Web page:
Vitamin C Can Save Your Life

Email Print
FacebookTwitterShare

In the hopes
of not typecasting myself as simply an attacker of the Bush administration,
I think it is time to break ground on a new topic: vitamins and
supplements. Yes, while an immoral war rages miles away from home
and the administration scurries around trying to stop the bleeding
at home, I think it is time to discuss an issue that will probably
fly underneath the radar screen of most observers.

On January
20th, 1985, the Dan Marino-led Miami Dolphins were
defeated soundly in Super Bowl XIX by the San Francisco 49ers
and Joe Montana. While I can not remember the exact score, I can
remember that I was sick with the flu. That was nineteen years
ago and is not too big of a deal in and of itself. What I do believe
is somewhat interesting, is that I have not had the flu since.
There is but one reason for this in my opinion: vitamin C. I am
not talking about a couple hundred milligrams that come as part
of a multi-vitamin. I am talking about thousands of milligrams
per day.

The merits
of vitamin C have been well known for some time. In 1747, Scottish
naval surgeon James Lind discovered that a nutrient (now known
to be vitamin C) in citrus foods prevented scurvy. It was
rediscovered by Norwegians, A. Hoist and T. Froelich in 1912.
Vitamin C was the first vitamin to be artificially synthesized
in 1935. A process invented by Dr. Tadeusz Reichstein, of the
Swiss Institute of Technology in Zurich. The most recent studies
have shown that it may fend off everything from Alzheimer's to
stress. In short, there is credible evidence to support my claim
that I have not been sick in nearly 20 years due to my taking
high doses of vitamin C. Additional proof of the healing powers
of vitamin C was shown to me when a former neighbor of mine told
me that as a young boy, (prior to the days of polio vaccines),
he was treated with vitamin C at Duke University while suffering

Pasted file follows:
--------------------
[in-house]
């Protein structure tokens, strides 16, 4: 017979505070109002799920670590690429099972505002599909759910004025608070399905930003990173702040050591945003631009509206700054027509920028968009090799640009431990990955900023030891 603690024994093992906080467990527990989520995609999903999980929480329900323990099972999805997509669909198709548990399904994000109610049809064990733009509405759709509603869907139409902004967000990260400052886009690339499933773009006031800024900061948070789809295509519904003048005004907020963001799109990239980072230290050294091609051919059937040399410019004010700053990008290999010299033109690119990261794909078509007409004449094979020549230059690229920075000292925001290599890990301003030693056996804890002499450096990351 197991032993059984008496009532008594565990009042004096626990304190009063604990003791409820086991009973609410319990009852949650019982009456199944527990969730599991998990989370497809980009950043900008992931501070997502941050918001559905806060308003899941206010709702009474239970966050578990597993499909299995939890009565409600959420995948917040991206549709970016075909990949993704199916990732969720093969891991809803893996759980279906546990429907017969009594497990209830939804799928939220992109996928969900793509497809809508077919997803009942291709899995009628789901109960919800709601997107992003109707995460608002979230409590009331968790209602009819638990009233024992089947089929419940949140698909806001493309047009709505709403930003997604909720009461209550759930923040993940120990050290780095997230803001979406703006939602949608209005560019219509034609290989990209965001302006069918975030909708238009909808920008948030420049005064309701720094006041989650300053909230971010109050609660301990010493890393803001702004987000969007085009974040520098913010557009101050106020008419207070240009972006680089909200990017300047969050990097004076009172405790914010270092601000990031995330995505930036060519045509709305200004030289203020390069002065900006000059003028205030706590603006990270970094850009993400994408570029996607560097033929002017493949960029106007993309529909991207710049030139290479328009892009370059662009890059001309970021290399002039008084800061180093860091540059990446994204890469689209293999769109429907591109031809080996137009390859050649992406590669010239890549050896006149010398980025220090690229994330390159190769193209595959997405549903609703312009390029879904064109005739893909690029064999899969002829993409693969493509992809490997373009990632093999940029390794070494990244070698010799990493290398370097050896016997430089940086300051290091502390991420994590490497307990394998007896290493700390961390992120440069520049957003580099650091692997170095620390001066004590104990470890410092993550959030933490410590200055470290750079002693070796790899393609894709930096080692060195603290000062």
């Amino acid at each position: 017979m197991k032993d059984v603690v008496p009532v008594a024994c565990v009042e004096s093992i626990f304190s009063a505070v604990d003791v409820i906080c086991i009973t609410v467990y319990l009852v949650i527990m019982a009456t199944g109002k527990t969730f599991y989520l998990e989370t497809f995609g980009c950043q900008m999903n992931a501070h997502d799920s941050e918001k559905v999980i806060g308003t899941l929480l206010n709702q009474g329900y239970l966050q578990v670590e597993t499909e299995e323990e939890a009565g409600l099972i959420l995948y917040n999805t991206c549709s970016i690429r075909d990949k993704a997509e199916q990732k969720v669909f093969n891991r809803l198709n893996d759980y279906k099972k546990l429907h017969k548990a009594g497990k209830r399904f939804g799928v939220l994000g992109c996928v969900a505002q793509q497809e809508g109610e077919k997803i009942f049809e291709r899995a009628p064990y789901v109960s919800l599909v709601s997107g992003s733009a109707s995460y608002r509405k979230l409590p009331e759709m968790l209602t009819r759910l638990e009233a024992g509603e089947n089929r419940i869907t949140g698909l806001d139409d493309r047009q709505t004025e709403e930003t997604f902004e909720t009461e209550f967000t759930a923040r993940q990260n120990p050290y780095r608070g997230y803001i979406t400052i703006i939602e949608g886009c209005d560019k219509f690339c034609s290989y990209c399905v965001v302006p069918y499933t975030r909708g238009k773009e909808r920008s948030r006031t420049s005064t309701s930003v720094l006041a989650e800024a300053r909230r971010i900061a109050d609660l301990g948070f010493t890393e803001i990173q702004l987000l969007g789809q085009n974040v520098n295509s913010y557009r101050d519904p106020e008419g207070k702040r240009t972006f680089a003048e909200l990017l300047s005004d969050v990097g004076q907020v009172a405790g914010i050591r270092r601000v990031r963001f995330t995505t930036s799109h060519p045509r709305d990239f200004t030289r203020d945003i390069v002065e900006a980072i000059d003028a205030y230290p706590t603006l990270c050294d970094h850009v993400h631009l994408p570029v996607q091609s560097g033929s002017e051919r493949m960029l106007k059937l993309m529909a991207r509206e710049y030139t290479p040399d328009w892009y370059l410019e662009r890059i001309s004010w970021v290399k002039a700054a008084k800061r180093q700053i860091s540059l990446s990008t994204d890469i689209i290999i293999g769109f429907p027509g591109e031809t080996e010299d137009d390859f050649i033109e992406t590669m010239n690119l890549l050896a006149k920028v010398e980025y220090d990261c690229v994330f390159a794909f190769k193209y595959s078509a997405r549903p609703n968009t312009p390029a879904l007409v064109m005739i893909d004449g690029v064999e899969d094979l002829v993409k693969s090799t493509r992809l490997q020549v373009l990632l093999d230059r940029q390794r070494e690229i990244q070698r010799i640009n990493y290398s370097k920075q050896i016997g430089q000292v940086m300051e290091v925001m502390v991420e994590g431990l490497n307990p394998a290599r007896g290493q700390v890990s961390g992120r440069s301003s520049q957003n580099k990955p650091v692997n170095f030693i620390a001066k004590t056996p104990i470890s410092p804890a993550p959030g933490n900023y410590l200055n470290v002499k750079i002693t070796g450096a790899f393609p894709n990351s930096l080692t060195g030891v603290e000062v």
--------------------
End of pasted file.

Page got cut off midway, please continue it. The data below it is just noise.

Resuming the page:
from the disease. He was completely cured. A good source of information
on the topic of vitamins and supplements is MaryClinic.com.
Dr. Charles C. Mary, himself a colon cancer survivor based only
on the intravenous taking of vitamin C, heads this New Orleans
based clinic which has become a haven for those who have been
failed (or fooled) by traditional medicine.

While discussing
the value of vitamins and supplements is probably an issue only
a handful of LRC readers might wish to discuss, the pending legislation
that would call for stricter monitoring of the industry should
be important to freedom lovers who are tired of governmental interference.
Currently, I pay about $5 online for 100 capsules of 1000 mg vitamin
C. In addition, I take several other supplements that give my
knees and back much more relief than would ibuprofen. These additional
supplements are a bit more expensive, so I spend about $30 a month
on vitamins and supplements. Senate Bill 722 seeks to end that,
calling for more FDA oversight, and consequently an estimated
increase of 70% to consumers of these products. This oversight
is necessary in the eyes of some lawmakers because apparently,
some people who use the Internet and shop at health food stores
can not read. On the bottle of every supplement made, packed,
and shipped, read words similar to this: "WARNING: This product
has not been evaluated by the Food and Drug Administration and
is not intended to diagnose, treat, cure, mitigate or prevent
any disease. Consumers are cautioned to read all labels and follow
all directions. You should always consult with your physician